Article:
Remove from heat, carefully.  Let the water sit and settle. You do not need to do this if you are boiling water that came from a tap and you feel sure that there are no solid items, minerals, or metals in the water. If you let the water settle, any items in the water will sink to the bottom naturally, allowing you to drink the pure water from the top.


Using purification tablets or drops is the easiest water purification methods. You can purchase these drops or tablets at sporting goods and adventure stores. Keep in mind that this is not the best tasting method, but protection from bacteria is worth a bitter taste in your mouth.

Iodine tablets, often used by campers, are the most commonly sold purifying tablets, but you can also use chlorine tablets with the same result. These tablets are most effective when the water you are purifying is 68 degrees F (21 degrees C) or higher. These chemical tablets will kill bacteria living in your water. We recommend the Potable Aqua Water Purification Tablets.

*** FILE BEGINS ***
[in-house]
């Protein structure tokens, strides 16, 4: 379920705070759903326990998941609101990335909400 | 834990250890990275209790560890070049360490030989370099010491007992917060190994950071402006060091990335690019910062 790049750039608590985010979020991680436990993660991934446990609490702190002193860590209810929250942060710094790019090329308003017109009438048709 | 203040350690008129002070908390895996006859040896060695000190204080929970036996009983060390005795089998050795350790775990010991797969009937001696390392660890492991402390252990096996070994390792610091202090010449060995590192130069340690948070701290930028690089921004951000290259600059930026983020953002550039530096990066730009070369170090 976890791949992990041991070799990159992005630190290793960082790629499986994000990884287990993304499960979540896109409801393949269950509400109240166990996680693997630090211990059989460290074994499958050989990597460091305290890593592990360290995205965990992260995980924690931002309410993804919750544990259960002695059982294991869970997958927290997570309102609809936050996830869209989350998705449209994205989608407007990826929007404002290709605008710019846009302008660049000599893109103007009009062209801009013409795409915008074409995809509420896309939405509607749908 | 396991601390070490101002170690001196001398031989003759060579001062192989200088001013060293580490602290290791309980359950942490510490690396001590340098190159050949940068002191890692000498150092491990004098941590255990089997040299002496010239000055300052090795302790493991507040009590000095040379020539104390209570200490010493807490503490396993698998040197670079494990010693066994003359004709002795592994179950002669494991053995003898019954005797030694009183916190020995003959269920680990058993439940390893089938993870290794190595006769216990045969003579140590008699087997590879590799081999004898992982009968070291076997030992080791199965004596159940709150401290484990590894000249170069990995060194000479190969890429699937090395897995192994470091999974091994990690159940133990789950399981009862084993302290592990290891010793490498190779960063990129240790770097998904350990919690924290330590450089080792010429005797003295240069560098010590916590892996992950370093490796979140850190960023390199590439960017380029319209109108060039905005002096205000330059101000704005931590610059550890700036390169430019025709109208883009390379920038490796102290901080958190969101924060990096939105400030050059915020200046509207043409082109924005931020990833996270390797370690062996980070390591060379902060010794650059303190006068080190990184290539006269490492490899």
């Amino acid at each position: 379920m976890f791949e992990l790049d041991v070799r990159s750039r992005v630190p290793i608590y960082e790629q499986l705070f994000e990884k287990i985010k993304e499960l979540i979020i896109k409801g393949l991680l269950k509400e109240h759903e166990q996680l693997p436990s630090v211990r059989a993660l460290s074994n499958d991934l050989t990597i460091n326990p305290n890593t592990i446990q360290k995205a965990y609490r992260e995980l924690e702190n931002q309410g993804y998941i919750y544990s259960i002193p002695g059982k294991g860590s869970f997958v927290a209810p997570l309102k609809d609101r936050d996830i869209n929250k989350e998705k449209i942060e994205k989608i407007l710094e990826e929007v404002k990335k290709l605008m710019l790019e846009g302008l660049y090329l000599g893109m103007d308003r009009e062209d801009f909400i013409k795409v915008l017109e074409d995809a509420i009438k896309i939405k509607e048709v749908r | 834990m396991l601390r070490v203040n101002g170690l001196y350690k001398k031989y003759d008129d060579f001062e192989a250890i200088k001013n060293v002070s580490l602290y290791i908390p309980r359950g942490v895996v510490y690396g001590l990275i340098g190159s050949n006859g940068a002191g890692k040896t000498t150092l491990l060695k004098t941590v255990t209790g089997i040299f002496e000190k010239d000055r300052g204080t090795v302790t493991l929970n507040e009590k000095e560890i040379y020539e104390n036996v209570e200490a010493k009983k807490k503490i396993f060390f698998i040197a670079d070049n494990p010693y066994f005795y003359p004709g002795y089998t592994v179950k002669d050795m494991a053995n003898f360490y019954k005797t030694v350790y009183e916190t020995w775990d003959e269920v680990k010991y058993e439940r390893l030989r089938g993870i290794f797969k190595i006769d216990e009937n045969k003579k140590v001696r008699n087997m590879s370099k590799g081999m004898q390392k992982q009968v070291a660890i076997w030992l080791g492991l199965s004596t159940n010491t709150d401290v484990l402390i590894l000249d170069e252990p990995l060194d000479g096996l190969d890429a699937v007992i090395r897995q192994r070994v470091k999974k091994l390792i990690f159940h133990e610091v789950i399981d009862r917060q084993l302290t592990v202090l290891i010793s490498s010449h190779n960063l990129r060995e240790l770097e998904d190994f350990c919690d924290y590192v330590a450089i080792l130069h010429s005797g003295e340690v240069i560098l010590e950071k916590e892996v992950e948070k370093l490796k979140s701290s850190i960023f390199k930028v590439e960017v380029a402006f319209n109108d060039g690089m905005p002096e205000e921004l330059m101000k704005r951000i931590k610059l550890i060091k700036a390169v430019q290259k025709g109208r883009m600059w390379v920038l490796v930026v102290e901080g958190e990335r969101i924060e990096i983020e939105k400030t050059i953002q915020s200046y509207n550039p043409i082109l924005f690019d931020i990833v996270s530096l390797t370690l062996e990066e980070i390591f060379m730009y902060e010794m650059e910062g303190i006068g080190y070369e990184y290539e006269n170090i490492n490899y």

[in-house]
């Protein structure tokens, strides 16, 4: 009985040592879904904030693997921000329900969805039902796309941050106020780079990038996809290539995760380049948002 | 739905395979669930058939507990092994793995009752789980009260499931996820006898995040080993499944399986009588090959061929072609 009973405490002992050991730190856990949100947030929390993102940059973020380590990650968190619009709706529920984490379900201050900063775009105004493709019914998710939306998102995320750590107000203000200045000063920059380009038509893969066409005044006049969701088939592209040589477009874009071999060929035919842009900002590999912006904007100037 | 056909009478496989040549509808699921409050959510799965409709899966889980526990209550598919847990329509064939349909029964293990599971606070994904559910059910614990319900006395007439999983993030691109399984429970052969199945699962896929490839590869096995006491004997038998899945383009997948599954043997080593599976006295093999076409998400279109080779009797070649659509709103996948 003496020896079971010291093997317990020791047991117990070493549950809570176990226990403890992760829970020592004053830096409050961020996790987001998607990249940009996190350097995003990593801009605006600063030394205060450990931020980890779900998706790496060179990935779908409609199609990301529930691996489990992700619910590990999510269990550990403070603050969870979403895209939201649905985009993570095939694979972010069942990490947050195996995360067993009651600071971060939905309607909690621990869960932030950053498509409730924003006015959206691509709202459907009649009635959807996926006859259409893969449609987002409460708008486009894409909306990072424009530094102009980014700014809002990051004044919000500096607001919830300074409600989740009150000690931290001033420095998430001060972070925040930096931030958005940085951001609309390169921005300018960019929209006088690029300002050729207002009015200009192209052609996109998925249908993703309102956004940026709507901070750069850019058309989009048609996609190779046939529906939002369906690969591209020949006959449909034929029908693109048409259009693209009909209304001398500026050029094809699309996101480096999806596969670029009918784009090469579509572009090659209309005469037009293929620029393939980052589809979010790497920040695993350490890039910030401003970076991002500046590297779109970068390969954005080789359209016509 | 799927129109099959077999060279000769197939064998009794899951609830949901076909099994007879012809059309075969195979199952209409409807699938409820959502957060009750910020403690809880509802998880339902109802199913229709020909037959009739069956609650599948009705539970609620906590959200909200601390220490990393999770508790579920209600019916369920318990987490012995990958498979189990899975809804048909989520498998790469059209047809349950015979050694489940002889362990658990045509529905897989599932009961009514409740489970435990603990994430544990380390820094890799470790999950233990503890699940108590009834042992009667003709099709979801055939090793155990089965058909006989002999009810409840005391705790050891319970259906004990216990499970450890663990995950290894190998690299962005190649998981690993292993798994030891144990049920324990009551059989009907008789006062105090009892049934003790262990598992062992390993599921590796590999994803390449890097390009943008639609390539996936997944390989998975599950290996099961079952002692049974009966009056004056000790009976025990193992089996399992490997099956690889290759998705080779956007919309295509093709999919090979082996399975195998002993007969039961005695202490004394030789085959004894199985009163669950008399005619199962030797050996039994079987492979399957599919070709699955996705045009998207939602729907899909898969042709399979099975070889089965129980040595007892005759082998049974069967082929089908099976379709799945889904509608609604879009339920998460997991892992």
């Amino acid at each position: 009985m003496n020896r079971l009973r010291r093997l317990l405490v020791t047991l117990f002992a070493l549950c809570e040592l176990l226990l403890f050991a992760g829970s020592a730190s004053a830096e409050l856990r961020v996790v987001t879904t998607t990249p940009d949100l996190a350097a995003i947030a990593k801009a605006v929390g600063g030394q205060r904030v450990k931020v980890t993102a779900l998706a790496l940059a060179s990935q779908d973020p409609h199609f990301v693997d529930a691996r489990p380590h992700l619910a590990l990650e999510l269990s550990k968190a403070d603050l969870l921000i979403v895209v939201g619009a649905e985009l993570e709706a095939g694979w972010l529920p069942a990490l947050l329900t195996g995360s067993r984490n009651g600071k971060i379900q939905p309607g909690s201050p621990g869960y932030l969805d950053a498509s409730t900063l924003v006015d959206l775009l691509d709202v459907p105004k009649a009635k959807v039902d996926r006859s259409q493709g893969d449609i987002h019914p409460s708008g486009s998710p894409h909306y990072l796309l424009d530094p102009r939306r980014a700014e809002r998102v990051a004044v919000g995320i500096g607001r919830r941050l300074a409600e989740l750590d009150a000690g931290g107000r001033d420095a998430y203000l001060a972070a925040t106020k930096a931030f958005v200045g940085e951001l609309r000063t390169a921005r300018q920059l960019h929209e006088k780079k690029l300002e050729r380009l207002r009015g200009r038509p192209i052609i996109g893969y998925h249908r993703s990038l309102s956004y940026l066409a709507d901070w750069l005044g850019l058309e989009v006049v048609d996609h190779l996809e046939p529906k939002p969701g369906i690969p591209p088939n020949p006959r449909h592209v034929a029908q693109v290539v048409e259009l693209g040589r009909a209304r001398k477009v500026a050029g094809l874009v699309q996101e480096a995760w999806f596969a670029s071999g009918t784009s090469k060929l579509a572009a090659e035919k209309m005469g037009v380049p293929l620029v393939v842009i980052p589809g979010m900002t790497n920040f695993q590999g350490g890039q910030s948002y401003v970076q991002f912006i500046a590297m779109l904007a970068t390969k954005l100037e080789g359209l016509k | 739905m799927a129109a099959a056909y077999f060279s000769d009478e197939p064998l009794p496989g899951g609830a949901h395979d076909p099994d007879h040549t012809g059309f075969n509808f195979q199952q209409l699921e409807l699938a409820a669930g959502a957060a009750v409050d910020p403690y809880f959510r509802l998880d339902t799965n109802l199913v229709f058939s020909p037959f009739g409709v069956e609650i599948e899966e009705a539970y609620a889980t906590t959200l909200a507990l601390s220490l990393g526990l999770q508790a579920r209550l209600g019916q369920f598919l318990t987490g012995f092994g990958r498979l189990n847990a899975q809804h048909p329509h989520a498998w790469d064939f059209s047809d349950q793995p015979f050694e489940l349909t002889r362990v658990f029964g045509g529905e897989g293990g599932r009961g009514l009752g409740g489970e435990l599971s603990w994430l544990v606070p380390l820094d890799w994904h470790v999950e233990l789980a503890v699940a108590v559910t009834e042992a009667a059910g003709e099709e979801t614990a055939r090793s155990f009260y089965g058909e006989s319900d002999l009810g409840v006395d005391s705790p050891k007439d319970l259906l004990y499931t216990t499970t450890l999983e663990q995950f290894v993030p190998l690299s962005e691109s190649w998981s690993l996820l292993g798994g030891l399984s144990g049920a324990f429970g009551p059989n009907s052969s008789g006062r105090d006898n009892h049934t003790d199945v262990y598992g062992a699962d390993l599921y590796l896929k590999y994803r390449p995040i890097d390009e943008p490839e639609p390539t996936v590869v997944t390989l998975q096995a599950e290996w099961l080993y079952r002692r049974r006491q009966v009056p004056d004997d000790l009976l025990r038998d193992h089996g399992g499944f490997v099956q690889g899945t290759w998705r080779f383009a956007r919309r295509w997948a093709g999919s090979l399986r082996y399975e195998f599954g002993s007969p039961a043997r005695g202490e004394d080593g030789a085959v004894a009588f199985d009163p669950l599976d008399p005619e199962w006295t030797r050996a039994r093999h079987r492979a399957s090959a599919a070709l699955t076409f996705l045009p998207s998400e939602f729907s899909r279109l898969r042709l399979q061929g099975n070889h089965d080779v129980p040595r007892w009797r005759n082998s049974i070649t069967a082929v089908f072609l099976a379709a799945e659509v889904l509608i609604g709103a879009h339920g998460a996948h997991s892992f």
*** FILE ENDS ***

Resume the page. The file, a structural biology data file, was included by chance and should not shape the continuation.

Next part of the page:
Strain the water if it has large particles floating around in it. You can do this by pouring the water through a cloth and into the bottle or container that you will be purifying your water in. The cloth acts as a strainer that removes the particles floating in the water.

Place the tablets in the water. If your tablets or drops came with instructions, follow these now. In general, you will want to use one tablet for each quart or liter of water you wish to purify. Be aware that these tablets generally have an expiration date. If you use them after this date, they are much less likely to be effective. Always check the bottle before using these tablets. Mix the tablets into the water until they dissolve. They must be completely dissolved so that they can mix most effectively with the water you are purifying.